An intriguing companion

The star orbiting Gaia BH3 at about 16 times the Sun–Earth distance is rather uncommon: an ancient giant star, which formed in the first two billion years after the Big Bang, at the time our galaxy started to assemble. It belongs to the family of the Galactic stellar halo and is moving in the opposite direction to the stars of the Galactic disc. Its trajectory indicates that this star was probably part of a small galaxy, or a globular cluster, engulfed by our own galaxy more than eight billion years ago.

For now, the formation process of this binary system with a black hole poses many questions. This new black hole challenges our understanding of how massive stars develop and evolve.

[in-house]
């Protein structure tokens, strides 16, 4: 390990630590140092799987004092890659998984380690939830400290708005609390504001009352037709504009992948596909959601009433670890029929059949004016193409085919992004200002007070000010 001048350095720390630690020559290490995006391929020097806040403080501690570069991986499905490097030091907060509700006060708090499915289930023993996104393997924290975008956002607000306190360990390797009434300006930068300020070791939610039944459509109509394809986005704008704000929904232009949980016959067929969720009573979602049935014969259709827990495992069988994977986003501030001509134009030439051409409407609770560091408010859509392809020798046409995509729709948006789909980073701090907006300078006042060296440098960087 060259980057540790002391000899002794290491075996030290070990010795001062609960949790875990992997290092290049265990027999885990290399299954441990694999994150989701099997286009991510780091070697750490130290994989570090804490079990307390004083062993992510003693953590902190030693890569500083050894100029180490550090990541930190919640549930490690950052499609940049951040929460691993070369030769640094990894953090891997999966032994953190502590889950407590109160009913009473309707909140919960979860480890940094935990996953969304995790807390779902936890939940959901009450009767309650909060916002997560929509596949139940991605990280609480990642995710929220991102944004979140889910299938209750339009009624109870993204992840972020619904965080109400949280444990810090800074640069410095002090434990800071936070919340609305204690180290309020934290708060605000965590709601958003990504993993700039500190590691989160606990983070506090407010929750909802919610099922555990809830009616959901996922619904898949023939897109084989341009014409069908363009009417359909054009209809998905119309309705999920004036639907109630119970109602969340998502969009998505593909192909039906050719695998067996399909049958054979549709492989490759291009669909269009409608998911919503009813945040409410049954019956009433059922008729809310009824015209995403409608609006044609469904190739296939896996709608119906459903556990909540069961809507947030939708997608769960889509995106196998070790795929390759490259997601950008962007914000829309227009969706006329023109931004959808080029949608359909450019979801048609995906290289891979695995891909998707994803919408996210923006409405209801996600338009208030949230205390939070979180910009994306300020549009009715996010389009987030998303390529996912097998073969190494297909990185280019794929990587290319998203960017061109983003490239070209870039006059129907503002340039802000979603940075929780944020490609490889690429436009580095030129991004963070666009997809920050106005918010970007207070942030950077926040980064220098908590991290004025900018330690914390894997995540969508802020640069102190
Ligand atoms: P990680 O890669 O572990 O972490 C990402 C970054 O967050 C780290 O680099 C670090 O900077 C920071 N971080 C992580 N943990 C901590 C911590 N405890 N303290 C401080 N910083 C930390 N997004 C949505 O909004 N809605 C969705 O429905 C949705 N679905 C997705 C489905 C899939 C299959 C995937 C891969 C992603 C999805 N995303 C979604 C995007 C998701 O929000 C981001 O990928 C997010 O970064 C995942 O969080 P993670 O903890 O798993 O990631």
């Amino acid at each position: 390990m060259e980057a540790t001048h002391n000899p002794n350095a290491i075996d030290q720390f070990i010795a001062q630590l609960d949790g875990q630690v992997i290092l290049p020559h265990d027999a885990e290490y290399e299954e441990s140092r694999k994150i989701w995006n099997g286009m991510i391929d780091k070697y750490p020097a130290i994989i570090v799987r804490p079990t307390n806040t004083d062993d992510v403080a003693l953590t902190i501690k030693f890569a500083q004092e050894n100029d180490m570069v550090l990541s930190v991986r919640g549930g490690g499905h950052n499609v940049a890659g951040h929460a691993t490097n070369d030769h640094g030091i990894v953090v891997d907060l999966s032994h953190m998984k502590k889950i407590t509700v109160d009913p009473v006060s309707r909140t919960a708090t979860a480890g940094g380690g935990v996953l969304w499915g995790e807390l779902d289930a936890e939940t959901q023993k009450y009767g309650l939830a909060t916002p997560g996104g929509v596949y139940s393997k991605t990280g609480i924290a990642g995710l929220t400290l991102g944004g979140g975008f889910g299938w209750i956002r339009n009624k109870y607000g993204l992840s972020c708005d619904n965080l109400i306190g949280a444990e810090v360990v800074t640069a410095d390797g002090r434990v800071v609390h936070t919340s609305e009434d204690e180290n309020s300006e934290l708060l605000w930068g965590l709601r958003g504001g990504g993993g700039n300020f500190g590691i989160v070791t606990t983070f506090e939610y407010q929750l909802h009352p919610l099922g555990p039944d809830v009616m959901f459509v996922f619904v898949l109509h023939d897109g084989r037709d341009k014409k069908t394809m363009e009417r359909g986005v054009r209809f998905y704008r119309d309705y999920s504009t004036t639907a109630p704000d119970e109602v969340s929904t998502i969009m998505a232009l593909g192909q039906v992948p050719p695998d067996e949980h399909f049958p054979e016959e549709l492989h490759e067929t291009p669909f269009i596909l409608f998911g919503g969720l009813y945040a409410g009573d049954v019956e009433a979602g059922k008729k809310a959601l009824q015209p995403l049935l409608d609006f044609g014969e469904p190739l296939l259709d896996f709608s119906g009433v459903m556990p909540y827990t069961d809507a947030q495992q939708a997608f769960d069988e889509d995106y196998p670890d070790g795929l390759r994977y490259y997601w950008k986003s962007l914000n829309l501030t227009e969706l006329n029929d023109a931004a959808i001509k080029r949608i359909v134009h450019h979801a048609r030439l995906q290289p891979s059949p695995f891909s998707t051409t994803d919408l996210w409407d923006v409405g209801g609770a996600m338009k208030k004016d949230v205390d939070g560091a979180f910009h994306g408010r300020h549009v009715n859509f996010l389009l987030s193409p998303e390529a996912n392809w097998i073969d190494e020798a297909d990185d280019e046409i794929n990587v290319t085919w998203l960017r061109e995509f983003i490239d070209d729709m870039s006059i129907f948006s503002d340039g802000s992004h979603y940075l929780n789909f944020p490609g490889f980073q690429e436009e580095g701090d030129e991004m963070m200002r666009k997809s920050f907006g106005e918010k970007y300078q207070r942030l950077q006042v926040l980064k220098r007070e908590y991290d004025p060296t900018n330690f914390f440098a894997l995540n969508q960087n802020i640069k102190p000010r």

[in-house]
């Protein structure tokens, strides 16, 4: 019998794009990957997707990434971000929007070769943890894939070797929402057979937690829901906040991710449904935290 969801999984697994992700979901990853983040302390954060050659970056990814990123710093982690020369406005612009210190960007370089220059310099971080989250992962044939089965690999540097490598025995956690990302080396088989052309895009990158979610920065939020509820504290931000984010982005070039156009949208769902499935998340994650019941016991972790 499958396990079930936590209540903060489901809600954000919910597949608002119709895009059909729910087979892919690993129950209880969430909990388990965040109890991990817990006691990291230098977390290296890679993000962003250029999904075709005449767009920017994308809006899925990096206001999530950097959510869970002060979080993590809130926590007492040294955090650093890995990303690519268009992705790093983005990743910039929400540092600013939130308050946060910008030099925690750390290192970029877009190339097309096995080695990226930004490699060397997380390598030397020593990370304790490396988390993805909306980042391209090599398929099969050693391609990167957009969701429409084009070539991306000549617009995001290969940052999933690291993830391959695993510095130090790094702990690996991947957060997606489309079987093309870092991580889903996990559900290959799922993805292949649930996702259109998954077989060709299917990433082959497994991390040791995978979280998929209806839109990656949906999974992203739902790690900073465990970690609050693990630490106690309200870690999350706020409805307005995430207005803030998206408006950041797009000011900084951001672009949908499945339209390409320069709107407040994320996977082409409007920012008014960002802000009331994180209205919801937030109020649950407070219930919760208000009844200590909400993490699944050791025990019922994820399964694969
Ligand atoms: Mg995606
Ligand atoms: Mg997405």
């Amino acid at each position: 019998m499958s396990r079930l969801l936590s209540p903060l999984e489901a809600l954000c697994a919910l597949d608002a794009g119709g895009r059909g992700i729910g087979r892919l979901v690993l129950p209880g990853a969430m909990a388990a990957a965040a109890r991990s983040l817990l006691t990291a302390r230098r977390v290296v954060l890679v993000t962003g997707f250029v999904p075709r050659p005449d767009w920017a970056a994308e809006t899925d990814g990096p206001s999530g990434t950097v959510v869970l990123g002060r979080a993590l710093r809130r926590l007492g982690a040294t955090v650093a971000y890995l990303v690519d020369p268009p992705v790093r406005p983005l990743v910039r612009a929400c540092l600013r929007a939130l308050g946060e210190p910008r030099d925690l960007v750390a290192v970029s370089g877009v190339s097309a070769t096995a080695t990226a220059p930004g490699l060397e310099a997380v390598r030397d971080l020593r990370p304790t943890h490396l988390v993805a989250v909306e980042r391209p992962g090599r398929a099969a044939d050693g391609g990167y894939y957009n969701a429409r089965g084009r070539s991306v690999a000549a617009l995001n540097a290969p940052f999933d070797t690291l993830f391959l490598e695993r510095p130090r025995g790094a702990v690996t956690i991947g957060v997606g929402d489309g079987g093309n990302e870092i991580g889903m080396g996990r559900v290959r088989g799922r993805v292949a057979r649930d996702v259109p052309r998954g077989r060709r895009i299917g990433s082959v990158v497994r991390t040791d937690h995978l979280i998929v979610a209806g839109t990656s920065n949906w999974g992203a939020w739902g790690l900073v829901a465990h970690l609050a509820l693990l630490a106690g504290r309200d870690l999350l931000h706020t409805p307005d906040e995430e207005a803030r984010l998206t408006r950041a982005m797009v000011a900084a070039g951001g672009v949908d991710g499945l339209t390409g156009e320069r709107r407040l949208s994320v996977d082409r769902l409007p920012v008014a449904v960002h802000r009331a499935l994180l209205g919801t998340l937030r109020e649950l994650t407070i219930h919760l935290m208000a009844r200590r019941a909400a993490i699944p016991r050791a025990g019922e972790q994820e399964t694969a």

To date, Gaia data have only revealed the tip of the iceberg. Longer time spans of Gaia future data releases will undoubtedly reveal other binary systems containing black holes, but also exoplanets and other exotic binary systems. The Gaia Data Release (DR4) will be based on 5.5 years of observations, almost double the time period of the third data release, with about 3 years of observations. Currently, the full lifetime of Gaia is expected to be about 10.5 years.

»Link to the news: ICCUB website [+]

» Reference article: Gaia Collaboration; Panuzzo, P. et al. “Discovery of a dormant 33 solar-mass black hole in pre-release Gaia astrometry”. Astronomy & Astrophysics, abril de 2024. Doi: 10.1051/0004-6361/202449763